Ovid's story of Cephalus and Procris is behind all of ths, informing the deth
scene for those who are familia r with the tale.  In Ovid, Cephalus
accidentally kills Procris, his wife , while he is hunting (nd while she is
spying on him).  She then dies in his arms, as she breathes her last breath
into his mouth.  It's a moving passage, in in Golding's wooden verse.  Jonathan
Bate believes this is so as well (see his new book Shakespeare and Ovid).  And
I belie ve the tale forms the mythic foundtion of a Shakespeare play that is
parallel in many ways to Othello: Cymbeline.  In both plays, there is the
threat of a violent death, involving knoves or swords, and that threat, which
is never realized, is what gives both plays much of their force.  My rticle on
Cymbeline is in Cahiers Elisabethains (October, 1994): Pettie, Ovid, and the
Mythic Foundation of Cymbeline.
 
Carmine Di Biase
 
(3)----------------------------------------------------------------------------
From:           Amy E. Hughes <
 This e-mail address is being protected from spambots. You need JavaScript enabled to view it
 >
Date:           Saturday, 4 Nov 1995 01:35:59 -0500 (EST)
Subject:        Desdemona's Death
 
More thoughts about Desdemona's death...
 
1) I agree with Scott Purdy re: stabbing question. Othello's desire is to keep
her looking beautiful even after death, indicated especially by the line "Be
thus when thou art dead/And I will kill thee and love thee after."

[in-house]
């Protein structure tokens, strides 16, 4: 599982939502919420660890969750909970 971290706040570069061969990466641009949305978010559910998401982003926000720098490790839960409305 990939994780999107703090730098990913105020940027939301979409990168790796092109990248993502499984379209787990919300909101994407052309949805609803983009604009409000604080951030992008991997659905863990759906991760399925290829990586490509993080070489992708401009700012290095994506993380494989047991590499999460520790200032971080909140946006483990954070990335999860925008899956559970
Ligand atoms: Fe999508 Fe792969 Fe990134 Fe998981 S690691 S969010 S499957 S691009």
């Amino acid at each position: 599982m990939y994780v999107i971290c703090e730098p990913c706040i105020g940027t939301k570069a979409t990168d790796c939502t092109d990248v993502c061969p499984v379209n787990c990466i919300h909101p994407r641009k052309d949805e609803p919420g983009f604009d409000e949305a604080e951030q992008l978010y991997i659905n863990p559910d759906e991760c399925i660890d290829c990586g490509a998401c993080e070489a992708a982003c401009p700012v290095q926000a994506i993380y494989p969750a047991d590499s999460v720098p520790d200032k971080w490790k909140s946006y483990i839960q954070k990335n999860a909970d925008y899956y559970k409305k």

(Necrophillia?) The "I'll not shed her blood" is another indicator.
 
2) In many editions, the stage direction reads, "Smothers her." I just finished
directing the play and decided on having him "strangle her" instead, since that
is Iago's instruction in 4.1: "Do it not with poison/Strangle her in her bed."
The choice was perhaps uninformed, however; was the "smothers her" one of
Shakespeare's stage directions? or an editor's?
 
(4)----------------------------------------------------------------------------
From:           W. L. Godshalk <
 This e-mail address is being protected from spambots. You need JavaScript enabled to view it
 >
Date:           Sunday, 05 Nov 1995 21:56:13 -0500 (EST)
Subject: 6.0866  Re: Desdemona's death
Comment:        Re: SHK 6.0866  Re: Desdemona's death
 
As far as I can see, there is no evidence in the script that Othello stabs
Desdemona (at 5.2.89 or so). He Quarto has Othello stifling her, and the Folio
smothering. The "So, so" may simply mean that he finishes the job of killing
her "without blemish," the immaculate murder.
 
It is rather interesting that Iago likes to maculate, to make the clean dirty,
to poison, etc.  But he doesn't want others to do the same: "Do it not with
poison; strangle her in her bed" (Riverside 4.1.207), he tells Othello. Iago
will do all the blemishing.
 
Yours, Bill Godshalk
 
(5)----------------------------------------------------------------------------
From:           Shaul Bassi <
 This e-mail address is being protected from spambots. You need JavaScript enabled to view it
 >
Date:           Monday, 6 Nov 1995 18:19:26 +0100 (MET)
Subject:        Coleridge and Lamb on Othello
 
Looking at Romantic criticism on Othello, I've been struck by the mixed
reactions to the skin-colour "problem". While critics such as Hugo and Hazlitt
put blackness to a symbolical use, both Lamb and Coleridge appear to be very
disturbed by this element and try either to explain it away in a variety of
ways or to play down its relevance. They also bring it as a self-explanatory
example of how Shakespeare is better read than seen on stage. In the copious
literature on Shakespeare and ethnicity (including the material recently quoted
by SHAKSPEReans in their discussion on black actors), I still haven't found
anything specific on this particular Romantic attitude. Can anyone help me with
comments and references?
 
My sincere thanks.
 
Shaul Bassi
(a Jew of Venice at the University of Pisa, currently in Liverpool)
 

Other Messages In This Thread

©2011 Hardy Cook. All rights reserved.